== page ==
In a positive signal for the cannabis industry, lawmakers from both parties and three government witnesses told a U.S. congressional subcommittee Wednesday the federal government urgently needs more access to research around marijuana.
But it remains unclear when that will occur, which could hinder the cannabis industry’s prospects if additional research findings are needed to overcome the skepticism that is holding back federal legalization reform.
During the hearing, lawmakers spoke of a catch-22: Research is restricted because cannabis is currently considered a Schedule 1 drug under the Controlled Substance Act, yet more research would better determine if marijuana should be rescheduled or descheduled.
“It’s time to get the data and let the decision be driven by the data,” U.S. Rep. Michael Burgess, a Texas Republican, said during the hearing of the Health subcommittee of the House Committee on Energy and Commerce. Burgess is the leading Republican on the subcommittee.
Research could take years, however.
The marijuana industry and a number of lawmakers – especially Democrats from the progressive wing – say it’s time to deschedule cannabis now.
Subcommittee Chair Anna Eshoo, a California Democrat, said the hearing was the first ever on cannabis by the Energy and Commerce Committee, the oldest committee in the House of Representatives.
She opened the hearing saying its purpose was to consider six bills, including three cannabis research bills and some descheduling measures, but the meeting focused more generally on what is currently known about the health effects of marijuana use and the impediments to further research.
No one from the cannabis industry was invited to testify, but Eshoo said she would have a follow-up hearing “with additional stakeholders.”
The status of cannabis as a Schedule 1 drug means that research needs to be approved by the U.S. Drug Enforcement Administration (DEA), and, although the DEA supports expanding research, it has yet to act on 33 pending research applications.
Critics have charged that the DEA is dragging its feet.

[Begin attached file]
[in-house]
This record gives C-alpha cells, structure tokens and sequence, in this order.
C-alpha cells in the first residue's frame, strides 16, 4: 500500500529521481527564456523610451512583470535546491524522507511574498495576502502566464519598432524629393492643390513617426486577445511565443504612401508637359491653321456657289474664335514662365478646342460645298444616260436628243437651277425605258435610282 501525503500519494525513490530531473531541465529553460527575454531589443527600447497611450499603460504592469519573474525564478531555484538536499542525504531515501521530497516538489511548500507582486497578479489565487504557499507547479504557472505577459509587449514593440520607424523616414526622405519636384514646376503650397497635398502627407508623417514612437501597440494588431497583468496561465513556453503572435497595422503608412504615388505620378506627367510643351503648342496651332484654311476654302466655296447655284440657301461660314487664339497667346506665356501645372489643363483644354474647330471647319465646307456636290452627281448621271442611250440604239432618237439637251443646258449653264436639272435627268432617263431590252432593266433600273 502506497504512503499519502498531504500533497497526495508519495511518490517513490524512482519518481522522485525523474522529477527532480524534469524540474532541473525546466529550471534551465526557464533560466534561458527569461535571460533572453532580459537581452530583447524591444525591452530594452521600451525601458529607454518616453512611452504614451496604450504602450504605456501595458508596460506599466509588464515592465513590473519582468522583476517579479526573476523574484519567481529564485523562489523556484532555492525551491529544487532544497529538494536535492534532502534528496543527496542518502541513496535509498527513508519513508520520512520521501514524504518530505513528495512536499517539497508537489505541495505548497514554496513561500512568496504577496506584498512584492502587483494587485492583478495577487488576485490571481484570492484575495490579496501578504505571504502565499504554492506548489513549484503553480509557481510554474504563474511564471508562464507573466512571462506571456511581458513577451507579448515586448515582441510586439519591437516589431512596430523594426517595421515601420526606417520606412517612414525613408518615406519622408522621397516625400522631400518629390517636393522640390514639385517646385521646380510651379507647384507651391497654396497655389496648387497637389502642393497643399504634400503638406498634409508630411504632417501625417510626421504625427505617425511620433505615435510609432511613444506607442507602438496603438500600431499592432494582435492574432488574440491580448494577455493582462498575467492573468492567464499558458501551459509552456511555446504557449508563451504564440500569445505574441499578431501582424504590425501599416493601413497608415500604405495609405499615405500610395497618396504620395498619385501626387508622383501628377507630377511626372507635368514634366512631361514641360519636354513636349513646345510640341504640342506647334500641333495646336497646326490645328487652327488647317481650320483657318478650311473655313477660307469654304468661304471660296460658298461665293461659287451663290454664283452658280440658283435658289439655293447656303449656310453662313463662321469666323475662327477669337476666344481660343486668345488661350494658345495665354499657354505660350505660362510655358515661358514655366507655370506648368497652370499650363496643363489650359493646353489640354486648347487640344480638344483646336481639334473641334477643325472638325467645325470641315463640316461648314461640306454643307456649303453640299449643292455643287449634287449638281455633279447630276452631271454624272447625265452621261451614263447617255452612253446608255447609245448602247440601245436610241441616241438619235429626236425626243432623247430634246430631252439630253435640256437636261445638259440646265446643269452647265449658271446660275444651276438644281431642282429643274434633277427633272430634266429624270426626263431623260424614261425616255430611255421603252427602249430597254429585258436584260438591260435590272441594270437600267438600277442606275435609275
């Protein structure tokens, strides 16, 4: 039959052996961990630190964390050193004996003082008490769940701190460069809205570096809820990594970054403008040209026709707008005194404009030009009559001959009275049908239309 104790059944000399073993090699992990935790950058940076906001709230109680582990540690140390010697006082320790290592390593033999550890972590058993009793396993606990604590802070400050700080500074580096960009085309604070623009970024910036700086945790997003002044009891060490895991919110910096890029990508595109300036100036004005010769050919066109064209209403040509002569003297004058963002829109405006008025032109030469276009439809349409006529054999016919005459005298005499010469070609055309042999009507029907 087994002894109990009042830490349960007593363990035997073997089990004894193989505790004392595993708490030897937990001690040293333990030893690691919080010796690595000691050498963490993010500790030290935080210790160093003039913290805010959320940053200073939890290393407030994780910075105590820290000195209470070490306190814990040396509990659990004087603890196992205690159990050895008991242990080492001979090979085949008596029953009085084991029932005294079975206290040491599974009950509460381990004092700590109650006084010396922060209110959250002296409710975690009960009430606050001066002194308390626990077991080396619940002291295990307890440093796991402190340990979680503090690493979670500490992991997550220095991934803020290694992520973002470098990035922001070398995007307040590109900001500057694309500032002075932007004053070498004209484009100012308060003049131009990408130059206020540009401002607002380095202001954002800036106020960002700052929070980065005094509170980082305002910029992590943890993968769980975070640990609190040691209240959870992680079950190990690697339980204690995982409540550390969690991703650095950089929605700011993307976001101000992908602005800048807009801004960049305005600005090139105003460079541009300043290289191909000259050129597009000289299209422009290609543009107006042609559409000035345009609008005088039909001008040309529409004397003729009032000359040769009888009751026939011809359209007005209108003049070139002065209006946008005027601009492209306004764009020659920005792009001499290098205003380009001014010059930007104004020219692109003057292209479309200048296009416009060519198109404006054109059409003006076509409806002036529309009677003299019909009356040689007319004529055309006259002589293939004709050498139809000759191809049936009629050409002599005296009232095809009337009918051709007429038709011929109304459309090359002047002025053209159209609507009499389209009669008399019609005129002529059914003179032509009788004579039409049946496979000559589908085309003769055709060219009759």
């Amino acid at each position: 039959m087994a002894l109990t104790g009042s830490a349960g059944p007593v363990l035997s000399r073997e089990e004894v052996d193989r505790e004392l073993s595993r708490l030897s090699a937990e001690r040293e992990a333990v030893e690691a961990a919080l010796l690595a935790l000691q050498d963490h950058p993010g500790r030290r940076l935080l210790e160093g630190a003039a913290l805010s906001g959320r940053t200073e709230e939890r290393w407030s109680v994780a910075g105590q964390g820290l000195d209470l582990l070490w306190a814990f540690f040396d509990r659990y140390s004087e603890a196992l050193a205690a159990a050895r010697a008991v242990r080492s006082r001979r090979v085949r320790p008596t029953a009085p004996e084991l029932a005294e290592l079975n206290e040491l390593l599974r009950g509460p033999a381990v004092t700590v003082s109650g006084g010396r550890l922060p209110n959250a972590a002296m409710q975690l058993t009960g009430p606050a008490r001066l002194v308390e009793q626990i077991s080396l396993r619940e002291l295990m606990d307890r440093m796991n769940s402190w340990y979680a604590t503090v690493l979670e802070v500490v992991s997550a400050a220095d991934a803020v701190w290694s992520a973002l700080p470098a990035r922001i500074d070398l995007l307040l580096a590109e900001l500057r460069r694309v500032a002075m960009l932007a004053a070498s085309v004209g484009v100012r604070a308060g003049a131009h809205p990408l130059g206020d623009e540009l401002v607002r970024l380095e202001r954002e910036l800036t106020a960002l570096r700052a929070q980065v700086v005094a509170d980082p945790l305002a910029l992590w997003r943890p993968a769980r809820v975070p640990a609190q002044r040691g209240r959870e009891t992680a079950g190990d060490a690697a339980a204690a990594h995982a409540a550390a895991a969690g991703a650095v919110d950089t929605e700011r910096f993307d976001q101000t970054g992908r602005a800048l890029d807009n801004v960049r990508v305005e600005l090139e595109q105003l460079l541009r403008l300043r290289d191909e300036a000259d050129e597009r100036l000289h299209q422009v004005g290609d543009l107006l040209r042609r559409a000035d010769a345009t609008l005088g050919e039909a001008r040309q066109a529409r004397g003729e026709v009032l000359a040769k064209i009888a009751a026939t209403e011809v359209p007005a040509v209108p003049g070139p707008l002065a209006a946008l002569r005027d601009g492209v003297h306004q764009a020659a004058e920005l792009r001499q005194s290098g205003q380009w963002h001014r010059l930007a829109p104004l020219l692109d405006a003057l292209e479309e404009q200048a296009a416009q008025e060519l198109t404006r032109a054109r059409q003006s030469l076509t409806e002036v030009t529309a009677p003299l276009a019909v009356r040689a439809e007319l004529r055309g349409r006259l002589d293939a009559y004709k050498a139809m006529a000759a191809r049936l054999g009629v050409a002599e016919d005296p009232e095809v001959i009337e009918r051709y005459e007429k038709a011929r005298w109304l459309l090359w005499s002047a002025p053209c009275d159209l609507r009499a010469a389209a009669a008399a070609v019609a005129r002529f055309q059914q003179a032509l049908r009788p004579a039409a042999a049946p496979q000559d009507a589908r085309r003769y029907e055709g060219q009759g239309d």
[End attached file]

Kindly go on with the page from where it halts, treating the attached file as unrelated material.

Matthew Strait, a DEA senior policy adviser, insisted in his testimony the agency is “fully committed” to supporting cannabis research.
But he received pushback from U.S. Rep. Doris Matsui, a California Democrat, when he suggested delays were caused in part by incomplete research applications. Matsui said she believes the University of California, Berkeley, knows how to submit a complete application.
More to the current delay, the DEA determined it needed to establish new policies for evaluating cannabis research applications and for the research program in general.
A notice of proposed rulemaking is under review by the Trump administration’s Office of Management and Budget, according to Strait’s testimony.
But Strait didn’t give a specific timeline when the process would be finished and when the DEA would approve additional research applications.
Cannabis grown for research also is an issue.
Currently, the University of Mississippi is the only DEA-licensed cannabis supplier, and lawmakers and the three government witnesses agreed that’s inadequate. They said researchers need to assess a wide array of products and potencies sold in state-legal markets.
Rep. Joseph Kennedy, a Massachusetts Democrat, said the hearing was “long overdue.”
But Kennedy noted that “critical stakeholders” were missing from the conversation, including those who have been victims of the war on drugs, medical cannabis patients and “small-business owners trying to find a fair footing in the industry.”
Because industry was shut out of Wednesday’s hearing, a broad coalition representing the industry sent a letter to the subcommittee urging Congress to pass comprehensive legislation that would remove cannabis from the list of controlled substances and allow it to be regulated at the federal level.
Jeff Smith can be reached at firstname.lastname@example.org